Obama on the campaign trail?

Former president is campaigning for the Democrat candidates

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What Barack Obama has been saying on the midterms campaign trail

By Daniel J. McLaughlin

Ten years ago, Barack Obama was elected president of the United States. The former Illinois senator ran on a campaign of hope, with his supporters chanting "Yes, we can". He became the first African-American to be elected as president, winning both the popular vote and Electoral Colleges by a significant margin against John McCain. In 2012, he was re-elected - albeit by a smaller margin in a contest against Mitt Romney.

The campaign of hope was replaced by a campaign of fear for his successor in the White House, Donald Trump. On the campaign trail, the former businessman played on immigration fears, promising to build a wall to stop Mexicans entering the country. He promised a Muslim travel ban, stopping nationals from Muslim-majority countries from entering the United States. Against expectations, he won - victorious with the Electoral Colleges, but over two million votes behind Hillary Clinton in the popular vote.

Usually, when presidents leave the White House, they tend to retire from public life. But the stakes are too high for Obama and the Democrats, so the 44th president has returned to politics, campaigning for his party during the 2018 midterms. He said that these elections may be more important than the 2008 election in which he won the presidency.

Speaking at a rally in Illinois, the former president said: “Hope is still out there. We just have to stand up and speak for it. And in two days, Illinois, in two days, you get to vote in what might be the most important election of my lifetime, maybe more important than 2008.

"America is at a crossroads right now. There is a contest of ideas that is going on, about who we are and what kind of country we are going to be."

Obama added: “Health care for millions is on the ballot. A fair shake for working families is on the ballot. And most importantly, the character of our nation is on the ballot.

“When you vote, when you participate in the political process, you can be a check on bad behaviour.”

In Florida, Obama was introduced by Democratic gubernatorial candidate Andrew Gillum as our "forever president". Obama is certainly more popular than Trump with a 66 per cent approval rating, compared to the current president's 41.9 per cent (Trump reached a peak of 45.5 per cent at the start of his presidency).

Obama has upped his appearances, appearing in Illinois, Indiana, Georgia, and Florida - until mid-October, he held just three campaign events in 2018. He still refuses to call out Trump by his name, but it is pretty obvious whom he is attacking. The former president is not holding back with his criticisms of the current administration, telling a crowd in Florida: "What we have not seen is politicians just blatantly, repeatedly, baldly, shamelessly lying—just making stuff up. That's what they're doing right now, all the time.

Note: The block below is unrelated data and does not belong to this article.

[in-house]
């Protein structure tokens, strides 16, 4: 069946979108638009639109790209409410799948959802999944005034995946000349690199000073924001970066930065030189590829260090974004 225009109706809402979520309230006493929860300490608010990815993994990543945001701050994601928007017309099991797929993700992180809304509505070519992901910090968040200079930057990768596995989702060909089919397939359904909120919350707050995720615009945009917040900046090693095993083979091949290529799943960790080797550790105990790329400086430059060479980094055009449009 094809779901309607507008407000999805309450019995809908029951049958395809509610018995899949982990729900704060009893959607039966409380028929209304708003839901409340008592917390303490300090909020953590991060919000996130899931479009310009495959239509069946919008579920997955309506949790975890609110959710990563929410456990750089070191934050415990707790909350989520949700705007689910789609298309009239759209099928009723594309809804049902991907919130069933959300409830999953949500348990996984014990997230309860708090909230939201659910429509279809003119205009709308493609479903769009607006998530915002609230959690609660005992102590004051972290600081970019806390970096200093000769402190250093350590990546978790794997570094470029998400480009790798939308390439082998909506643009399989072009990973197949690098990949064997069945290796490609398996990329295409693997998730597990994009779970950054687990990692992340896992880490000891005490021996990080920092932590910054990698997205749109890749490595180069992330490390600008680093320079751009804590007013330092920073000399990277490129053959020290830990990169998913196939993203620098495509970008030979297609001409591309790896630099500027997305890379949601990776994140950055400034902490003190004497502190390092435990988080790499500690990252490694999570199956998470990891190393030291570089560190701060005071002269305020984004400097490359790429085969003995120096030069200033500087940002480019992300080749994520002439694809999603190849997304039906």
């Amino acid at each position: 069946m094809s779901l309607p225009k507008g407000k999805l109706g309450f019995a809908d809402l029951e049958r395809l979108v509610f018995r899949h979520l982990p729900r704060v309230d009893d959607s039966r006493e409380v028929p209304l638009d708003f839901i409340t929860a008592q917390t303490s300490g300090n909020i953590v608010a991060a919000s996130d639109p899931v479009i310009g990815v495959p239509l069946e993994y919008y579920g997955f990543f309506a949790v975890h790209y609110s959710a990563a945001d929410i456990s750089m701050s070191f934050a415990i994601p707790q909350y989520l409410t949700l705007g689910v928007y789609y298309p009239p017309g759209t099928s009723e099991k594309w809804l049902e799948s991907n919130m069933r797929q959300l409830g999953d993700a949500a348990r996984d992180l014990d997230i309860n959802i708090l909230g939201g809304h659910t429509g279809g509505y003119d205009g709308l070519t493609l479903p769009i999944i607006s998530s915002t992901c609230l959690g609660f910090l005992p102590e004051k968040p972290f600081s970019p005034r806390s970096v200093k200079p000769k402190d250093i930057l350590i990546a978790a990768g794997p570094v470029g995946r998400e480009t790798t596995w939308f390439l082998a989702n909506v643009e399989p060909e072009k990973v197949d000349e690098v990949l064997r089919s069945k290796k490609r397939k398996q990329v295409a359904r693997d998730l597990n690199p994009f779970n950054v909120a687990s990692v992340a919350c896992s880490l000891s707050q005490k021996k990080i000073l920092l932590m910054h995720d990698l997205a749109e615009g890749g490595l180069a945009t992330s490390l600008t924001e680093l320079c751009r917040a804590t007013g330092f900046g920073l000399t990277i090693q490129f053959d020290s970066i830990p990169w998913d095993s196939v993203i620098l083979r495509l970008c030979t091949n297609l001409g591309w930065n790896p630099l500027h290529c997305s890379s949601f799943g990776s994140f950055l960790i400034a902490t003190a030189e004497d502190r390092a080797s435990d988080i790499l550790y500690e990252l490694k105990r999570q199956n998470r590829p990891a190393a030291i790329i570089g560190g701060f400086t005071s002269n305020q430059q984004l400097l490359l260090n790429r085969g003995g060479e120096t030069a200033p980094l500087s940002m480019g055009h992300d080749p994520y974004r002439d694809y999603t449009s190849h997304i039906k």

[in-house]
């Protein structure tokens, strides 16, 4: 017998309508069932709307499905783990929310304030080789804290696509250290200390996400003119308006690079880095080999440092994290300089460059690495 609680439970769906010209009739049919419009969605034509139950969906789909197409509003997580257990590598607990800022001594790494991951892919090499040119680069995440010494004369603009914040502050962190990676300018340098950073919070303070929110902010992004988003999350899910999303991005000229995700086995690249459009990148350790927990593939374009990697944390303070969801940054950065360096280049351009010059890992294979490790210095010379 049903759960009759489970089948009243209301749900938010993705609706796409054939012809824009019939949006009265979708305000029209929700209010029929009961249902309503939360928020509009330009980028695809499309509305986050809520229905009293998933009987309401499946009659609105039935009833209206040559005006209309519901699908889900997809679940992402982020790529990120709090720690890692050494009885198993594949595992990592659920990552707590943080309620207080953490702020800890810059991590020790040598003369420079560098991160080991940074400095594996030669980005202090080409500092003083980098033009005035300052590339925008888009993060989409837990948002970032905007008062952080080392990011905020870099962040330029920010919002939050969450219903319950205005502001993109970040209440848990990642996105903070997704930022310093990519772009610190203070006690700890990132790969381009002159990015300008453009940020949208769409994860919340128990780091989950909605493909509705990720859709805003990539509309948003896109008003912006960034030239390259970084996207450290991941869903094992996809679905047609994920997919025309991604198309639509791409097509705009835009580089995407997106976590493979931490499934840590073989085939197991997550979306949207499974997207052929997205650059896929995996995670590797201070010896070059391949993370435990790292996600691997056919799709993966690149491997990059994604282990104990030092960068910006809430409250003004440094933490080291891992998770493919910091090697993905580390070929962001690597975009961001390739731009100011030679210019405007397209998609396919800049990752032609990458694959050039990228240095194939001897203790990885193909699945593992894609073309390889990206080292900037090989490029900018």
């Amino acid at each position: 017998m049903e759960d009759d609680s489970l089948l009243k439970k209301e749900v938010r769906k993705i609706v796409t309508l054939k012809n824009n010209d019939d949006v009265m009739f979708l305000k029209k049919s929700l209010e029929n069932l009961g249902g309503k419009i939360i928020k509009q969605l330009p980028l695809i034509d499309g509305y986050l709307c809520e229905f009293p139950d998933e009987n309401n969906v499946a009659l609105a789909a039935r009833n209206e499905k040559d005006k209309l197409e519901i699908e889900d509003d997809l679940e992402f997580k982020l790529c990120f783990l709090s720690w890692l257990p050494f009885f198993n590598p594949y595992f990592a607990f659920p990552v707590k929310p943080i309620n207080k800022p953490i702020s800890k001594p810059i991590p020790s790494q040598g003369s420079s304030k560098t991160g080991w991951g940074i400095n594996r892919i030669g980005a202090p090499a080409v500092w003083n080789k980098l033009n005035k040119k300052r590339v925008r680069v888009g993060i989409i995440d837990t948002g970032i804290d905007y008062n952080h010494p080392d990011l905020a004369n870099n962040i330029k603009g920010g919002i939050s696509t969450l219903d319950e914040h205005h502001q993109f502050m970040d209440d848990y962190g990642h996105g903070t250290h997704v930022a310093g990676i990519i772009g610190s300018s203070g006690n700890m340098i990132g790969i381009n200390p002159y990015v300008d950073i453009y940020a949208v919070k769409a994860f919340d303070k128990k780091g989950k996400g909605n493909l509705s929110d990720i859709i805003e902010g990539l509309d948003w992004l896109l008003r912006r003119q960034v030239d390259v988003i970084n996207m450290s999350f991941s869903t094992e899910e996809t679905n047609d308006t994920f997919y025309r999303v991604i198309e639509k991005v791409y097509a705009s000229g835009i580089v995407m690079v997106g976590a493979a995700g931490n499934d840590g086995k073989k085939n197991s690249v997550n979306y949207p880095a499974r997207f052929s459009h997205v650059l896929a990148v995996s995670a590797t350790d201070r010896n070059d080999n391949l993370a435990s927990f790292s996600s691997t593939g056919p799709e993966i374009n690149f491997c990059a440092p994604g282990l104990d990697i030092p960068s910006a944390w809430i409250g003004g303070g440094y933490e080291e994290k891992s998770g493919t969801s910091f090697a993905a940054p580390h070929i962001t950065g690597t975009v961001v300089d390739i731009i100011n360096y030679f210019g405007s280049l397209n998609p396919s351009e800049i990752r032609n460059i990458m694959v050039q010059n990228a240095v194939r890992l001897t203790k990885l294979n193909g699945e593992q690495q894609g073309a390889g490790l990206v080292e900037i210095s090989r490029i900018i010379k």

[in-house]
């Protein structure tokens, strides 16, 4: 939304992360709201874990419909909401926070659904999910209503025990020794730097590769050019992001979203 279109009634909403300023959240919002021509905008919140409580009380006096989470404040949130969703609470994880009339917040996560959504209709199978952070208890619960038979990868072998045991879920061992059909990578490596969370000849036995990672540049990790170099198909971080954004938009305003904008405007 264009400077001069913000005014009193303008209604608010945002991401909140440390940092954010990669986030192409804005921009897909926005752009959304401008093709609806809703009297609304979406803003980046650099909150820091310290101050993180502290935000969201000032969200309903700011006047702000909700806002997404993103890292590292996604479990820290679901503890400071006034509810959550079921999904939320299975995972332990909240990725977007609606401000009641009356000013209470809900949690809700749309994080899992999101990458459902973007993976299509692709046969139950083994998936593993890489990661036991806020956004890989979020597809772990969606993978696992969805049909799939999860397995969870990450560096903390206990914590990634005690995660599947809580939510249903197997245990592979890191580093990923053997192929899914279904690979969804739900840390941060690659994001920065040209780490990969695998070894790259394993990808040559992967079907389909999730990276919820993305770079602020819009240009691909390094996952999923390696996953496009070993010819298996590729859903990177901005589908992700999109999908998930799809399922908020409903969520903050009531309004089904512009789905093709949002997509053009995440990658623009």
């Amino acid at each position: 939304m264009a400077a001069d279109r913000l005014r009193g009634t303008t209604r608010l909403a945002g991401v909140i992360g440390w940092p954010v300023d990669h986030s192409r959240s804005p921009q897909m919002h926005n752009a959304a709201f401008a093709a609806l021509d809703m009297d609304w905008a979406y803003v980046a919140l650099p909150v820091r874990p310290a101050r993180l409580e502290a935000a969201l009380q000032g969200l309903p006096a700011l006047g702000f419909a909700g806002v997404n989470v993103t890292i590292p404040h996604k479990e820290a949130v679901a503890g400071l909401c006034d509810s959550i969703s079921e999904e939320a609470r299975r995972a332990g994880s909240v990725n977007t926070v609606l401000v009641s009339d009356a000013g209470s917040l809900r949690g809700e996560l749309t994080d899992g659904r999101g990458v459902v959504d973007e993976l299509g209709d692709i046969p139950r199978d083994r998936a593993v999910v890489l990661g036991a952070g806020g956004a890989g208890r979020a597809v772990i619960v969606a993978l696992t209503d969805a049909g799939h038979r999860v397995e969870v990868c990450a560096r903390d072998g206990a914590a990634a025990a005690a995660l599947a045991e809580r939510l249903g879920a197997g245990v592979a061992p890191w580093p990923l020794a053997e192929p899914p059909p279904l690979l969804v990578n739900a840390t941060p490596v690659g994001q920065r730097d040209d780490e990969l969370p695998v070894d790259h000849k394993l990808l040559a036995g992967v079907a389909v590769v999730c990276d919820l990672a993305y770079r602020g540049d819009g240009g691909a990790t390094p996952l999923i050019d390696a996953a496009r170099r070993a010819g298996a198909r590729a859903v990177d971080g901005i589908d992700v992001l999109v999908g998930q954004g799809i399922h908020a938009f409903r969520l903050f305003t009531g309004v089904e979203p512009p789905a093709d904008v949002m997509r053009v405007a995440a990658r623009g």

"When words don't mean anything, when truth doesn't matter, when people can just lie with abandon, democracy can't work."

During an appearance in Indiana, Obama said that Republicans have "racked up enough indictments to field a football team". He asked the crowd what the GOP have achieved in two years of total control in Washington, answering: "They promised they were going to take on corruption in Washington. Instead, they've racked up enough indictments to field a football team. Nobody in my administration got indicted. Which, by the way, is not that high a bar."

On the midterm campaign trail, he has been faced with hecklers, putting them down with quips. He admonished a heckler for swearing in Miami: “Sir, sir, don’t curse in front of kids, come on. Don’t do that in front of them, come on."

Laughing it off, he said, “You know what? This is what I look forward to, is having a few hecklers to get me back in the mood. You know, it’s like, I enjoy that. You always gotta have a few in order to know that you’re on the campaign trail."

Obama also joked: "Why is it that the folks that won the last election are so mad all the time? When I won the presidency, at least my side felt pretty good.”

The 2018 midterm elections are held today (Tuesday, November 6). All of the 435 House of Representatives seats will be up for grabs, while 33 of the 100 Senate seats will be contested.

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